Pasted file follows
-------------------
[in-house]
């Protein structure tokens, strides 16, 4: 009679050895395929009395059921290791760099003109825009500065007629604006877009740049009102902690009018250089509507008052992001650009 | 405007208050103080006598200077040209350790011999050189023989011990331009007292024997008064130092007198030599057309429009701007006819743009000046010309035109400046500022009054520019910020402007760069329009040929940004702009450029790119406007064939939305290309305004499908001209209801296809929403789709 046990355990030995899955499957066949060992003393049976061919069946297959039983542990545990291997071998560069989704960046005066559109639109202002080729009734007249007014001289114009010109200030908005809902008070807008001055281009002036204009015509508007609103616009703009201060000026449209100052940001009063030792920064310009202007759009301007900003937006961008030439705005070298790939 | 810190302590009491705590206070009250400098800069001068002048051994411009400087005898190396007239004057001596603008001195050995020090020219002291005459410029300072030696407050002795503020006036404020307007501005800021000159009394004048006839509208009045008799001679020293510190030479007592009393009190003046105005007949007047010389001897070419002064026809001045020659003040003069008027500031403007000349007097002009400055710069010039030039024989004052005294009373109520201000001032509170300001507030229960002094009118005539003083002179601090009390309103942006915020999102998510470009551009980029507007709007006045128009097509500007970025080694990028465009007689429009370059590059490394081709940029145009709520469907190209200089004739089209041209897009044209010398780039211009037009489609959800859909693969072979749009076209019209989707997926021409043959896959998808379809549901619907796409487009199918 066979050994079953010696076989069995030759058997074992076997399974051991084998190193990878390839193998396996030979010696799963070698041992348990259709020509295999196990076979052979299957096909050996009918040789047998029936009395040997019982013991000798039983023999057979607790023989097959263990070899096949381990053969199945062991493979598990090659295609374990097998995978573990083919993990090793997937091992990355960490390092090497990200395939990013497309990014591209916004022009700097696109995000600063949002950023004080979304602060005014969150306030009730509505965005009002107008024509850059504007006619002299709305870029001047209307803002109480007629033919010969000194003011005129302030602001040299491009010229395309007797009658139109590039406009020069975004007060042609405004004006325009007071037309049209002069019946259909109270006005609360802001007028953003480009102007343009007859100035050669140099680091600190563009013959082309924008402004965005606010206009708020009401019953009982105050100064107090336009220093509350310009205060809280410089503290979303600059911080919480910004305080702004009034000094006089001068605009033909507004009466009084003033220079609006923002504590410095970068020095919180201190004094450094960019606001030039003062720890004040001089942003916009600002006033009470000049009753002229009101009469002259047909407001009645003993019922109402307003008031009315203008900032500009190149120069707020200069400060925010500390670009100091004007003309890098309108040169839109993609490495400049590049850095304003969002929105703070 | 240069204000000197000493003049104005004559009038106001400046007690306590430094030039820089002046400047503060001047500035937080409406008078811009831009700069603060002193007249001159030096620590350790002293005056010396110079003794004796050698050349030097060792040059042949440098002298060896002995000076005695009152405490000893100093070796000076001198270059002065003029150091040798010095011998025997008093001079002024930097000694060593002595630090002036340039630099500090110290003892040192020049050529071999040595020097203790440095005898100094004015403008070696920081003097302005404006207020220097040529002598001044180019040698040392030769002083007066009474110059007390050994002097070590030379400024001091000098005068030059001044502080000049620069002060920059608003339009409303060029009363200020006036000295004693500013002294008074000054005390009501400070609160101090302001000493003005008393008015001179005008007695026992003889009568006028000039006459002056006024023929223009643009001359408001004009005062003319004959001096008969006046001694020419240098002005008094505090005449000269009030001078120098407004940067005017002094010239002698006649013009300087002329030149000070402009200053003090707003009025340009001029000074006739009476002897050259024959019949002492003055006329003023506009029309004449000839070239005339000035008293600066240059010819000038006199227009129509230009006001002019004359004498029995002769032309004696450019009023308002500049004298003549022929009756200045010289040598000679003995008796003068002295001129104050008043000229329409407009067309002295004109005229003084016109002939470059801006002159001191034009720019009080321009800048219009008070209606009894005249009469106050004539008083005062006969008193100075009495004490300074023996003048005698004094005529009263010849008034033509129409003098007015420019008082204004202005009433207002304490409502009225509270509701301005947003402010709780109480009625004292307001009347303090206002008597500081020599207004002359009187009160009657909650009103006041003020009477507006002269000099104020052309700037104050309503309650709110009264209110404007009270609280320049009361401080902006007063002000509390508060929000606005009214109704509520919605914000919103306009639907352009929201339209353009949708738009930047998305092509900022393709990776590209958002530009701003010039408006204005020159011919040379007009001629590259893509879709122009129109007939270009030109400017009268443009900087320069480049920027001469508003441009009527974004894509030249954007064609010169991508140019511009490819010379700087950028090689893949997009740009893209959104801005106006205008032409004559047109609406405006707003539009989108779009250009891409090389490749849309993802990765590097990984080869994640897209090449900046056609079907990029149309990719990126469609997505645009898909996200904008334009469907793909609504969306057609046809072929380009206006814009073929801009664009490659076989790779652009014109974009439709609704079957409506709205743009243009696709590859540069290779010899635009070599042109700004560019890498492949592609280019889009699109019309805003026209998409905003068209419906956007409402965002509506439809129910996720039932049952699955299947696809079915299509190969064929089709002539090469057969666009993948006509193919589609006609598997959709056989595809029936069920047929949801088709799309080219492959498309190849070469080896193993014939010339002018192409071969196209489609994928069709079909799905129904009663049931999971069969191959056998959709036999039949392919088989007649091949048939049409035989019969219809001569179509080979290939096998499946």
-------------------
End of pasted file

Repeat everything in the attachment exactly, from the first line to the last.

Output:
[in-house]
């Protein structure tokens, strides 16, 4: 009679050895395929009395059921290791760099003109825009500065007629604006877009740049009102902690009018250089509507008052992001650009 | 405007208050103080006598200077040209350790011999050189023989011990331009007292024997008064130092007198030599057309429009701007006819743009000046010309035109400046500022009054520019910020402007760069329009040929940004702009450029790119406007064939939305290309305004499908001209209801296809929403789709 046990355990030995899955499957066949060992003393049976061919069946297959039983542990545990291997071998560069989704960046005066559109639109202002080729009734007249007014001289114009010109200030908005809902008070807008001055281009002036204009015509508007609103616009703009201060000026449209100052940001009063030792920064310009202007759009301007900003937006961008030439705005070298790939 | 810190302590009491705590206070009250400098800069001068002048051994411009400087005898190396007239004057001596603008001195050995020090020219002291005459410029300072030696407050002795503020006036404020307007501005800021000159009394004048006839509208009045008799001679020293510190030479007592009393009190003046105005007949007047010389001897070419002064026809001045020659003040003069008027500031403007000349007097002009400055710069010039030039024989004052005294009373109520201000001032509170300001507030229960002094009118005539003083002179601090009390309103942006915020999102998510470009551009980029507007709007006045128009097509500007970025080694990028465009007689429009370059590059490394081709940029145009709520469907190209200089004739089209041209897009044209010398780039211009037009489609959800859909693969072979749009076209019209989707997926021409043959896959998808379809549901619907796409487009199918 066979050994079953010696076989069995030759058997074992076997399974051991084998190193990878390839193998396996030979010696799963070698041992348990259709020509295999196990076979052979299957096909050996009918040789047998029936009395040997019982013991000798039983023999057979607790023989097959263990070899096949381990053969199945062991493979598990090659295609374990097998995978573990083919993990090793997937091992990355960490390092090497990200395939990013497309990014591209916004022009700097696109995000600063949002950023004080979304602060005014969150306030009730509505965005009002107008024509850059504007006619002299709305870029001047209307803002109480007629033919010969000194003011005129302030602001040299491009010229395309007797009658139109590039406009020069975004007060042609405004004006325009007071037309049209002069019946259909109270006005609360802001007028953003480009102007343009007859100035050669140099680091600190563009013959082309924008402004965005606010206009708020009401019953009982105050100064107090336009220093509350310009205060809280410089503290979303600059911080919480910004305080702004009034000094006089001068605009033909507004009466009084003033220079609006923002504590410095970068020095919180201190004094450094960019606001030039003062720890004040001089942003916009600002006033009470000049009753002229009101009469002259047909407001009645003993019922109402307003008031009315203008900032500009190149120069707020200069400060925010500390670009100091004007003309890098309108040169839109993609490495400049590049850095304003969002929105703070 | 240069204000000197000493003049104005004559009038106001400046007690306590430094030039820089002046400047503060001047500035937080409406008078811009831009700069603060002193007249001159030096620590350790002293005056010396110079003794004796050698050349030097060792040059042949440098002298060896002995000076005695009152405490000893100093070796000076001198270059002065003029150091040798010095011998025997008093001079002024930097000694060593002595630090002036340039630099500090110290003892040192020049050529071999040595020097203790440095005898100094004015403008070696920081003097302005404006207020220097040529002598001044180019040698040392030769002083007066009474110059007390050994002097070590030379400024001091000098005068030059001044502080000049620069002060920059608003339009409303060029009363200020006036000295004693500013002294008074000054005390009501400070609160101090302001000493003005008393008015001179005008007695026992003889009568006028000039006459002056006024023929223009643009001359408001004009005062003319004959001096008969006046001694020419240098002005008094505090005449000269009030001078120098407004940067005017002094010239002698006649013009300087002329030149000070402009200053003090707003009025340009001029000074006739009476002897050259024959019949002492003055006329003023506009029309004449000839070239005339000035008293600066240059010819000038006199227009129509230009006001002019004359004498029995002769032309004696450019009023308002500049004298003549022929009756200045010289040598000679003995008796003068002295001129104050008043000229329409407009067309002295004109005229003084016109002939470059801006002159001191034009720019009080321009800048219009008070209606009894005249009469106050004539008083005062006969008193100075009495004490300074023996003048005698004094005529009263010849008034033509129409003098007015420019008082204004202005009433207002304490409502009225509270509701301005947003402010709780109480009625004292307001009347303090206002008597500081020599207004002359009187009160009657909650009103006041003020009477507006002269000099104020052309700037104050309503309650709110009264209110404007009270609280320049009361401080902006007063002000509390508060929000606005009214109704509520919605914000919103306009639907352009929201339209353009949708738009930047998305092509900022393709990776590209958002530009701003010039408006204005020159011919040379007009001629590259893509879709122009129109007939270009030109400017009268443009900087320069480049920027001469508003441009009527974004894509030249954007064609010169991508140019511009490819010379700087950028090689893949997009740009893209959104801005106006205008032409004559047109609406405006707003539009989108779009250009891409090389490749849309993802990765590097990984080869994640897209090449900046056609079907990029149309990719990126469609997505645009898909996200904008334009469907793909609504969306057609046809072929380009206006814009073929801009664009490659076989790779652009014109974009439709609704079957409506709205743009243009696709590859540069290779010899635009070599042109700004560019890498492949592609280019889009699109019309805003026209998409905003068209419906956007409402965002509506439809129910996720039932049952699955299947696809079915299509190969064929089709002539090469057969666009993948006509193919589609006609598997959709056989595809029936069920047929949801088709799309080219492959498309190849070469080896193993014939010339002018192409071969196209489609994928069709079909799905129904009663049931999971069969191959056998959709036999039949392919088989007649091949048939049409035989019969219809001569179509080979290939096998499946």